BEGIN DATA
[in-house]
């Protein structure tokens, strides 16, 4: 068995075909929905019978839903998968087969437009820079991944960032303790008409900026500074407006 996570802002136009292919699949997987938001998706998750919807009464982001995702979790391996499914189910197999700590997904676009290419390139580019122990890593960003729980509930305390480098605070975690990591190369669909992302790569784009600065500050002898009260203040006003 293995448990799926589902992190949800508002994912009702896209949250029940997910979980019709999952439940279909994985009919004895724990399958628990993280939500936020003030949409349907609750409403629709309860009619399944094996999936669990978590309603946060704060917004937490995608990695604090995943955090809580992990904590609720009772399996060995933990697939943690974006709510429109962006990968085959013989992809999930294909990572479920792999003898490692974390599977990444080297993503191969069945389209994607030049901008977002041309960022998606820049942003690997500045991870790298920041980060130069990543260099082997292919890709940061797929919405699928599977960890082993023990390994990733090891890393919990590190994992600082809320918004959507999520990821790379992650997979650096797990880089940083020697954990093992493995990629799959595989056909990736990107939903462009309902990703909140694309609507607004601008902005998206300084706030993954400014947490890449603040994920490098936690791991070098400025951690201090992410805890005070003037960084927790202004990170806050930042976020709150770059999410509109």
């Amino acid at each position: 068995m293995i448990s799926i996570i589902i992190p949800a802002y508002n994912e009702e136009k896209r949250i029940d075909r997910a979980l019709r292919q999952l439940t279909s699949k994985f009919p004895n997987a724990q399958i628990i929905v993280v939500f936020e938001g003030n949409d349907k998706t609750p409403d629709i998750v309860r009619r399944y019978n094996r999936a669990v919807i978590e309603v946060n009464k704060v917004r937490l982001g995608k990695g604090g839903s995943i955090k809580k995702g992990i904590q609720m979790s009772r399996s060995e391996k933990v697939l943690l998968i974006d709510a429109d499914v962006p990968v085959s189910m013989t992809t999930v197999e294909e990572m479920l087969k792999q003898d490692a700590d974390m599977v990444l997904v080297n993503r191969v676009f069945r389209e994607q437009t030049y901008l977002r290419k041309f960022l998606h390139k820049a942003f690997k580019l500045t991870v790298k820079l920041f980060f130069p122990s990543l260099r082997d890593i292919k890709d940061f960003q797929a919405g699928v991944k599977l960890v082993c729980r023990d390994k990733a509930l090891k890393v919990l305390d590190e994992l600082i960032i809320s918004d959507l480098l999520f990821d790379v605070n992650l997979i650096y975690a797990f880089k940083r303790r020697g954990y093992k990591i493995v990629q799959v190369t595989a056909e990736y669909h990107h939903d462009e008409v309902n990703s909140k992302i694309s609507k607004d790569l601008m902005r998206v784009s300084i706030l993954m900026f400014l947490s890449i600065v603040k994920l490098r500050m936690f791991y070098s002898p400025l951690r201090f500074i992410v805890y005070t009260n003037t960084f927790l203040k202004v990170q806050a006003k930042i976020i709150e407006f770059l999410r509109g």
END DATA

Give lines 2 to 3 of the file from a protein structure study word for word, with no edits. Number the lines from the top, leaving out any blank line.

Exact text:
């Protein structure tokens, strides 16, 4: 068995075909929905019978839903998968087969437009820079991944960032303790008409900026500074407006 996570802002136009292919699949997987938001998706998750919807009464982001995702979790391996499914189910197999700590997904676009290419390139580019122990890593960003729980509930305390480098605070975690990591190369669909992302790569784009600065500050002898009260203040006003 293995448990799926589902992190949800508002994912009702896209949250029940997910979980019709999952439940279909994985009919004895724990399958628990993280939500936020003030949409349907609750409403629709309860009619399944094996999936669990978590309603946060704060917004937490995608990695604090995943955090809580992990904590609720009772399996060995933990697939943690974006709510429109962006990968085959013989992809999930294909990572479920792999003898490692974390599977990444080297993503191969069945389209994607030049901008977002041309960022998606820049942003690997500045991870790298920041980060130069990543260099082997292919890709940061797929919405699928599977960890082993023990390994990733090891890393919990590190994992600082809320918004959507999520990821790379992650997979650096797990880089940083020697954990093992493995990629799959595989056909990736990107939903462009309902990703909140694309609507607004601008902005998206300084706030993954400014947490890449603040994920490098936690791991070098400025951690201090992410805890005070003037960084927790202004990170806050930042976020709150770059999410509109």
């Amino acid at each position: 068995m293995i448990s799926i996570i589902i992190p949800a802002y508002n994912e009702e136009k896209r949250i029940d075909r997910a979980l019709r292919q999952l439940t279909s699949k994985f009919p004895n997987a724990q399958i628990i929905v993280v939500f936020e938001g003030n949409d349907k998706t609750p409403d629709i998750v309860r009619r399944y019978n094996r999936a669990v919807i978590e309603v946060n009464k704060v917004r937490l982001g995608k990695g604090g839903s995943i955090k809580k995702g992990i904590q609720m979790s009772r399996s060995e391996k933990v697939l943690l998968i974006d709510a429109d499914v962006p990968v085959s189910m013989t992809t999930v197999e294909e990572m479920l087969k792999q003898d490692a700590d974390m599977v990444l997904v080297n993503r191969v676009f069945r389209e994607q437009t030049y901008l977002r290419k041309f960022l998606h390139k820049a942003f690997k580019l500045t991870v790298k820079l920041f980060f130069p122990s990543l260099r082997d890593i292919k890709d940061f960003q797929a919405g699928v991944k599977l960890v082993c729980r023990d390994k990733a509930l090891k890393v919990l305390d590190e994992l600082i960032i809320s918004d959507l480098l999520f990821d790379v605070n992650l997979i650096y975690a797990f880089k940083r303790r020697g954990y093992k990591i493995v990629q799959v190369t595989a056909e990736y669909h990107h939903d462009e008409v309902n990703s909140k992302i694309s609507k607004d790569l601008m902005r998206v784009s300084i706030l993954m900026f400014l947490s890449i600065v603040k994920l490098r500050m936690f791991y070098s002898p400025l951690r201090f500074i992410v805890y005070t009260n003037t960084f927790l203040k202004v990170q806050a006003k930042i976020i709150e407006f770059l999410r509109g």